According to management thought leader Herminia Ibarra, the only way to grow is by stretching the limits of who you are.
Leading figures from a variety of fields describe the transition that had the strongest impact on their leadership identity
“I had to face my fears and trust others to help us get to where we wanted to go.”
Founder and Chief Shoe Giver, TOMS
"Today, the idea of a social entrepreneur is generally defined and understood. But when I started TOMS, this definition and career path actually didn’t exist. For me, a transition clearly happened when I changed my way of thinking about business as solely a way to earn money and profits, and instead starting thinking about giving and mission. And how incorporating giving into business would actually make that business stronger in the long term. This did not happen overnight, and it did not come easy. I had to face my fears and trust so many others to help us get to where we wanted to go. But I realize now that it helped shape my identity not only as the Chief Shoe Giver at TOMS, but as a person who hopefully can have a positive influence on business for many years to come."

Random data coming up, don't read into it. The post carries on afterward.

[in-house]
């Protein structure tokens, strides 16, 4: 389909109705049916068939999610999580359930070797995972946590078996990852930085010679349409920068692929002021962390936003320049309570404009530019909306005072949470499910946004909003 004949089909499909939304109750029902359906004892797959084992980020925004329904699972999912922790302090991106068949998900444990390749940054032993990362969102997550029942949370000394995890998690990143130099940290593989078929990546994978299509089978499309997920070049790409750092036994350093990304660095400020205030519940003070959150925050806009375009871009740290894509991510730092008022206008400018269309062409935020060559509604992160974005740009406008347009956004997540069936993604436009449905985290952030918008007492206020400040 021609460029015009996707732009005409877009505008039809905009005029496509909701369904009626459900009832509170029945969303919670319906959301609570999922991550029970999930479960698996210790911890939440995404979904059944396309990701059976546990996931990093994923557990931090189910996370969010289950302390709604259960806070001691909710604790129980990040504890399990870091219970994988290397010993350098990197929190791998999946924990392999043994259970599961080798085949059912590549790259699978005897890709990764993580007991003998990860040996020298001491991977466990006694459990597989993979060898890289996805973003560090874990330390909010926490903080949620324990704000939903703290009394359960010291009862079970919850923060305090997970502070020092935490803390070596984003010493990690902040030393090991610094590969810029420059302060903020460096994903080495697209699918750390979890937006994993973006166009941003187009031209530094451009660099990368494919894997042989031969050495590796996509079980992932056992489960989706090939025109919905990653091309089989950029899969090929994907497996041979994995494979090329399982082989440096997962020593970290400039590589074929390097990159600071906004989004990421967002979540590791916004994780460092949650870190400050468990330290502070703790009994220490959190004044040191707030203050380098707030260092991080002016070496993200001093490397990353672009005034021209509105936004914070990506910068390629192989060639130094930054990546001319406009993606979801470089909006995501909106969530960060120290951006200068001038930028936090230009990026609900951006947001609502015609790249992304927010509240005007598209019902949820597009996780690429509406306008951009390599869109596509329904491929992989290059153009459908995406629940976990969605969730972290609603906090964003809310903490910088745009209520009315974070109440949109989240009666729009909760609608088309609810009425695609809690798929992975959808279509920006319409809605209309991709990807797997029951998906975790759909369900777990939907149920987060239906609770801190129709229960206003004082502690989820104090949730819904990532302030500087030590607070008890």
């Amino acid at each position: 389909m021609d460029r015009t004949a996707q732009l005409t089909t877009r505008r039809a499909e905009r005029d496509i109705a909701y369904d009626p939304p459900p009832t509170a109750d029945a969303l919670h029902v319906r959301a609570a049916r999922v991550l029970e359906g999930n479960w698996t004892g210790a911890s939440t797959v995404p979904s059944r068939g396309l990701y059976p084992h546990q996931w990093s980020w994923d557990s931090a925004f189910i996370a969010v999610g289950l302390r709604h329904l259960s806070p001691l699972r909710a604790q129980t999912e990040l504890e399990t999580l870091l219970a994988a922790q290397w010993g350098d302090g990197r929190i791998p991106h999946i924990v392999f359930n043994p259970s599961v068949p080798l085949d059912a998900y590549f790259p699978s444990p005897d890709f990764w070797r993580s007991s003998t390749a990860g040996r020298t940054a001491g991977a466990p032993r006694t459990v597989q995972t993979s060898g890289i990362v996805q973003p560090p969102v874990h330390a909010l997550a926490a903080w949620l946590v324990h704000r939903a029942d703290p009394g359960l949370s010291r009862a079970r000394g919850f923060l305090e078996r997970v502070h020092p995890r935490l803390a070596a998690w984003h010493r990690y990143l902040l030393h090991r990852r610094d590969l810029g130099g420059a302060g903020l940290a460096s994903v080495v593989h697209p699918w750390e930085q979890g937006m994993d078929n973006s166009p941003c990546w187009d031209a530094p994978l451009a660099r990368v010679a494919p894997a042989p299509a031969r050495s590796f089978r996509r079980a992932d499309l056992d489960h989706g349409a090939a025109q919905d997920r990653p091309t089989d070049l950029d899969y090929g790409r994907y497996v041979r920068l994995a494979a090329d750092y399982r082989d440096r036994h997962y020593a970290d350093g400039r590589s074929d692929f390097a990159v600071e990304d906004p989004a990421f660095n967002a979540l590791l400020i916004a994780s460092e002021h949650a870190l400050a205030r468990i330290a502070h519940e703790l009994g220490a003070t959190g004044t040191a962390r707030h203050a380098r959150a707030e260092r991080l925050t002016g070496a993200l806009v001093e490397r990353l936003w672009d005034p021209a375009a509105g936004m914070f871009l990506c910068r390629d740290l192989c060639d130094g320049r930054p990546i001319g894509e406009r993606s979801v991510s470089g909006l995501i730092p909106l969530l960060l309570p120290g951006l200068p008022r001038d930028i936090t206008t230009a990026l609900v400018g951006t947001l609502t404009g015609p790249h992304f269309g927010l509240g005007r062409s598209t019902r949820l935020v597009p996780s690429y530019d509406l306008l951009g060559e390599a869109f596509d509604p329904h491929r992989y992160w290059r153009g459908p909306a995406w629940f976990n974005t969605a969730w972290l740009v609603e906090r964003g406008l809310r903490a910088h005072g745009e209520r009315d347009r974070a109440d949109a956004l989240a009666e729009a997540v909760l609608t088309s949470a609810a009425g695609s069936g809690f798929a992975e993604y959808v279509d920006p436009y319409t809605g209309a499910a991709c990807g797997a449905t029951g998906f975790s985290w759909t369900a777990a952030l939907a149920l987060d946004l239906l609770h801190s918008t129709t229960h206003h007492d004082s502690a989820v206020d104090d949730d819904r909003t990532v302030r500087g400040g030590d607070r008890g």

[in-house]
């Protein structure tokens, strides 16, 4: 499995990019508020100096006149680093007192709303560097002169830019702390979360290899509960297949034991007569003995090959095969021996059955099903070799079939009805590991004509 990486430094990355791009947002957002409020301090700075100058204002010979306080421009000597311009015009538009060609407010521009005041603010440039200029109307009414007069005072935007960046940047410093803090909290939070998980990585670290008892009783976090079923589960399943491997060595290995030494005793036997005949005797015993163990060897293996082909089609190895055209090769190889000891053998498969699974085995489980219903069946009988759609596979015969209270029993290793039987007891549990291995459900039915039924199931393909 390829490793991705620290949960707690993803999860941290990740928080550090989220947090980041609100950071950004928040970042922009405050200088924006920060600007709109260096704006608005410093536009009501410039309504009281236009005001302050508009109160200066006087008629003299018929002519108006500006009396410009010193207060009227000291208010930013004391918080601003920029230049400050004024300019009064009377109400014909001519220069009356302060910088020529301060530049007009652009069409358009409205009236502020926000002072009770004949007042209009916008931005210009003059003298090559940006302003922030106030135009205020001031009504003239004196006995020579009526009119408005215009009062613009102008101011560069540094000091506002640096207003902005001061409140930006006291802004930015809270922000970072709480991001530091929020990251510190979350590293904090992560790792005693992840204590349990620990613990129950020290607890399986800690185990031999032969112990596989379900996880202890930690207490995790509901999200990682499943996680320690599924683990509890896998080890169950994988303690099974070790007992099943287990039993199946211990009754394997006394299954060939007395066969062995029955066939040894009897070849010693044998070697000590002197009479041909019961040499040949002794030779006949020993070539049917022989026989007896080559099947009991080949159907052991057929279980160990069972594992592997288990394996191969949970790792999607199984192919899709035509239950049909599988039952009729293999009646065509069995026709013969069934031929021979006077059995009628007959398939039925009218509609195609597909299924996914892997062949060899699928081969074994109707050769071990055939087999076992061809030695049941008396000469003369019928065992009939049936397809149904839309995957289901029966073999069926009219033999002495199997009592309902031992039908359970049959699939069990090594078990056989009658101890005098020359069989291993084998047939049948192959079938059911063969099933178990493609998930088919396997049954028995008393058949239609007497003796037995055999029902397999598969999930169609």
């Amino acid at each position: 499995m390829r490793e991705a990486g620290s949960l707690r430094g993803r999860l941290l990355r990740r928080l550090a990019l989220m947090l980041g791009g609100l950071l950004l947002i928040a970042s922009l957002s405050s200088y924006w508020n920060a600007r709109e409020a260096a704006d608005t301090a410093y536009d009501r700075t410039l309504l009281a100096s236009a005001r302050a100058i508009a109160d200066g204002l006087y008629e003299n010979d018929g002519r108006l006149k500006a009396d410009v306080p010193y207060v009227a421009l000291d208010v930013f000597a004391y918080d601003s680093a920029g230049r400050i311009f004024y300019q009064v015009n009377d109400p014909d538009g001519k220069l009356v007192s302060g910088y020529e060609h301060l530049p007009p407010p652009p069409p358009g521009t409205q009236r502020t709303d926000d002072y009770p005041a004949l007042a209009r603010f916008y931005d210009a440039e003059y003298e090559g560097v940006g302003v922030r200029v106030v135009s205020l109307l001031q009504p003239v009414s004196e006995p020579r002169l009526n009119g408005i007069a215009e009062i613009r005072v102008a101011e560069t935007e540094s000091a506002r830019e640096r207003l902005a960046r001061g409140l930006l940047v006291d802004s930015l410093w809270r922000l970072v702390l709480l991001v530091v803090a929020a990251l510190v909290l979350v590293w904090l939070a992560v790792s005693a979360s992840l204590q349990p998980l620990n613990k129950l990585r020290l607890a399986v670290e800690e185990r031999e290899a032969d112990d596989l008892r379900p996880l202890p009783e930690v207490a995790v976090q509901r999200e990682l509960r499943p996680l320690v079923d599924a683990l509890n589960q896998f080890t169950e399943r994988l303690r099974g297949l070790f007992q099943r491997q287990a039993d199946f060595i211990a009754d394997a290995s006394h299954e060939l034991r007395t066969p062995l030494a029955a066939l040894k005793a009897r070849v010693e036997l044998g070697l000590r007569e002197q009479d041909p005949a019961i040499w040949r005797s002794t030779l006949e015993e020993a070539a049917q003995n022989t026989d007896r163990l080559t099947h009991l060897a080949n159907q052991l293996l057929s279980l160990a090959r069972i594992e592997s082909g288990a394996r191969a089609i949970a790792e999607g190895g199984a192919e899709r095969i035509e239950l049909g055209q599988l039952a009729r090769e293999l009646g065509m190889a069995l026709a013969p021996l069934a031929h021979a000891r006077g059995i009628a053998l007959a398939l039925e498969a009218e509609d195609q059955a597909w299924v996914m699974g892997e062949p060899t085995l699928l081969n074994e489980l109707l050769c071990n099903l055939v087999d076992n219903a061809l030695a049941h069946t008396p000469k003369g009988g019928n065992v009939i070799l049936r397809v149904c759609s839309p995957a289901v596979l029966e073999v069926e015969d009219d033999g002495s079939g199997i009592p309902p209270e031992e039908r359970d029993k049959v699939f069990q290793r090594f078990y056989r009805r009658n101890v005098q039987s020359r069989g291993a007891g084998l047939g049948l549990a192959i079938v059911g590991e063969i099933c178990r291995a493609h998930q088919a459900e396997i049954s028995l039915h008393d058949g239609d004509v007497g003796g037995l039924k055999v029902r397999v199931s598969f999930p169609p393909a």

While visiting Argentina in 2006, entrepreneur Blake Mycoskie, born 1976, witnessed intense poverty and what it really meant to be shoeless. He then created Shoes For A Better Tomorrow, later shortened to TOMS and the “One for One” business model: for every pair of shoes sold, his company would donate a pair of shoes for those in need. Today TOMS shoes are sold globally in more than 1,000 stores. In 2011, TOMSadded eyeglasses to its “One for One” offering. Since 2014, TOMS Roasting has been selling coffee and in return donating fresh water to people in supplier countries.